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Recent regulatory actions have put dietary supplements in the spotlight. The Grocery Manufacturers of America (GMA) is asking the Food and Drug Administration (FDA) to reconsider the latest dietary supplement labeling ruling that prevents the use of implied disease claims. While supportive of the FDA's narrower definition of "disease" as reflected in the final rule on structure/function claims, GMA believes that the effect on its members as a result of the final regulation is tantamount to a ban on their commercial speech, according to association statements.

If the ruling holds, a product cannot claim, for example, that it "lowers cholesterol," because high blood cholesterol is associated with coronary disease. GMA has asked the federal agency to reconsider this portion of the ruling. "Indirect implied disease claims--that relate to risk factors for a disease, but that do not involve a direct manifestation of the disease itself--are proper structure/function claims for dietary supplements and also for conventional foods," says Stacey Zawel, GMA's vice president, scientific and regulatory policy. "Thus, 'lowers cholesterol' is an appropriate structure/function claim because elevated serum cholesterol is neither a disease nor a direct manifestation of a disease. A person with elevated cholesterol will not necessarily have heart disease. It is precisely in this area--dietary management of risk factors--that dietary supplements and conventional foods can make a major contribution to public health."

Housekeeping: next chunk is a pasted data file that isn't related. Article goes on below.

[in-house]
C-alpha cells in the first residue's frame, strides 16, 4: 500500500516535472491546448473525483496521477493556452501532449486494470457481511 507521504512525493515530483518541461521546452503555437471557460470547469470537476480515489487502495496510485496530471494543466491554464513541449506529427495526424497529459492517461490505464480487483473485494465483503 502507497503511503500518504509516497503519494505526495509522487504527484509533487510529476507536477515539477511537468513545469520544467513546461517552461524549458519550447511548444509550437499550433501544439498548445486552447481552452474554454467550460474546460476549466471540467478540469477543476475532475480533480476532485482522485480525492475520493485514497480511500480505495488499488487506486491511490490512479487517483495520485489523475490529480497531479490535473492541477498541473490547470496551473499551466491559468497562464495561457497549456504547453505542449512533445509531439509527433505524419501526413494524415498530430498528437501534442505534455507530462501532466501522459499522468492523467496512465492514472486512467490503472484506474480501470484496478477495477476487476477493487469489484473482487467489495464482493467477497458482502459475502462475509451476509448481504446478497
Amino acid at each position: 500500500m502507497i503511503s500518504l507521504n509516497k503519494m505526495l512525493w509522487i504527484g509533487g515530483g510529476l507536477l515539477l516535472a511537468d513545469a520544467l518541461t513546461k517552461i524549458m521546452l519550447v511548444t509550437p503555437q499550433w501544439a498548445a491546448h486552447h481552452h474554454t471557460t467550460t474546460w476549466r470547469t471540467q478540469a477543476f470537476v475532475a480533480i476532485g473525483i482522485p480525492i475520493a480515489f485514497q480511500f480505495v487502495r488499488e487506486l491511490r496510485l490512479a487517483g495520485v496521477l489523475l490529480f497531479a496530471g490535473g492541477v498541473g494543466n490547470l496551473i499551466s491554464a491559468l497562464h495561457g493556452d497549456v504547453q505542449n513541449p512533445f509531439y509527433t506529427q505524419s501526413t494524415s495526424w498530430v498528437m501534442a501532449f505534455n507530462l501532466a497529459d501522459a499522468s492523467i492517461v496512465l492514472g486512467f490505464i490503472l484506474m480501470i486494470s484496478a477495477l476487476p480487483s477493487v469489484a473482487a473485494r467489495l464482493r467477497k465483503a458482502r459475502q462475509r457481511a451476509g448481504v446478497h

GMA believes that FDA is exceeding its legal authority in excluding nearly all implied disease claims and placing them on the same level as explicit disease claims (e.g., prevents or treats a disease). "FDA does not have the authority to expand its own jurisdiction," says Zawel, referring to limits placed on FDA by Congress in the Dietary Supplement Health and Education Act of 1994 (DSHEA). "DSHEA was intended to limit FDA authority to restrict dietary supplement manufacturers from disseminating truthful and non-misleading speech about the health benefits of their products. Congress expressly recognized that structure/function claims can indirectly imply a use in the prevention of disease and intended to permit dietary supplement manufacturers to make claims relating to disease prevention, so long as manufacturers did not directly claim or imply disease prevention or treatment. FDA should regulate structure/function claims by differentiating between two subcategories of implied disease claims--claims that di rectly imply a disease and claims that only indirectly imply the treatment or prevention of disease."
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Publication:Grocery Headquarters
Date:May 1, 2000
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